Real drivability is a Cool Golf Thing

Yes, *you* can.

Let’s face it - there are drivable par 4s , and there are “drivable” par 4s. The latter tend to be 335- to 350-yard holes where the course website says something like “Big hitters may be able to drive this green...” This might be true for the Dustin Johnsons and Cameron Champs of the world, but it's not really true for anyone else. “Big hitters” who play 99% of courses regularly don’t drive the ball much more than, say 270 yards.

Which is why, at 269 yards from the tips, the 17th hole at Coeur d'Alene Resort, the ur-1990s resort course, is a real, honest-to-goodness drivable par 4. With other scorecard yardages of 257, 236, 229 and 208 yards, it is a hole that almost every single golfer can at least consider trying to drive. It is relatively simple-looking and flat, and the course's 2,500-foot elevation helps shots fly just a skosh farther and straighter than downland visitors are used to. The green, canted almost Redan-style from right to left, facing a huge, deep bunker, sings a better siren song than most peers.

It is a shame that there are so few par 4s in the 255- to 280-yard range. It almost doesn't matter how the hole is laid out; merely existing in that yardage range accords it a unique level of inherent excitement. Coeur d'Alene Resort is all about the famous floating green at the par-3 14th - the quintessential "signature hole," right down to the "Certificate of Achievement" golfers can take home with them after putting out and boarding the "Putter" boat back to the mainland. But from an architectural perspective, the 17th is a superior test because its drivability is a tantalizing fact, not an empty promise.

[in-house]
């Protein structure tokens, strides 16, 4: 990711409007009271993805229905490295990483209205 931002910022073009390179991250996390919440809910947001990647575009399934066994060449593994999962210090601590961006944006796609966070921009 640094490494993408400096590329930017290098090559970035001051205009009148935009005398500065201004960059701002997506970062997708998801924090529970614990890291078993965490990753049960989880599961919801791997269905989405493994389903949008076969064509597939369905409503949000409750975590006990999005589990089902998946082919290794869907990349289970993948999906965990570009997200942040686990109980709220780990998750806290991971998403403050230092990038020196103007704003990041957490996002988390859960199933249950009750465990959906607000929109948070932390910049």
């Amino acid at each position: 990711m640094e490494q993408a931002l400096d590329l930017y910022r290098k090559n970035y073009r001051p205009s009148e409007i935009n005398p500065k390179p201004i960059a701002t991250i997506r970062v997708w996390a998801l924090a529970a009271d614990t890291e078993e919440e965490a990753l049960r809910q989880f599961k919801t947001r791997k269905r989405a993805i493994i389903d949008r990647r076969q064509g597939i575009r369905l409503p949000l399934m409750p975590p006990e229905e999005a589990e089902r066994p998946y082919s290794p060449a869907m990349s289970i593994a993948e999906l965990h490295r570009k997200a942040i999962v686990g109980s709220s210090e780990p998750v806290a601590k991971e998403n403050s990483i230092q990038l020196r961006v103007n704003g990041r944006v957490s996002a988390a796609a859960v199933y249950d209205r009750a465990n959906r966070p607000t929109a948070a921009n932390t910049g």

1 Min Read
May 24, 2019
Stay dry, my friends.

Tim Gavrich is a Senior Writer for GolfPass. Follow him on Twitter @TimGavrich and on Instagram @TimGavrich.
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Commented on

The 10th hole at Riviera CC site of the Los Angeles Open (or whatever it is now called) is a classic driveable par 4. I have seen touring pros get suckered into trying to hit the green and take a bogey on what is a relatively easy birdie hole if played the way the designer laid it out. One of them was a multiple majors winner who butchered the hole completely. If the tee shot is hit out to the left at the right distance, it is an easy flip wedge onto the green which is at about a 30 degree angle to the tee with LOTS of sand along the right all the way to the green and a front portion that is crowned.

Commented on

Watching the pros give in to temptation on that hole is an annual golf-watching highlight for me, Bob. The green is really severe (perhaps more so than George Thomas envisioned), which twists them up in knots. I'd love to play it one day.

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Real drivability is a Cool Golf Thing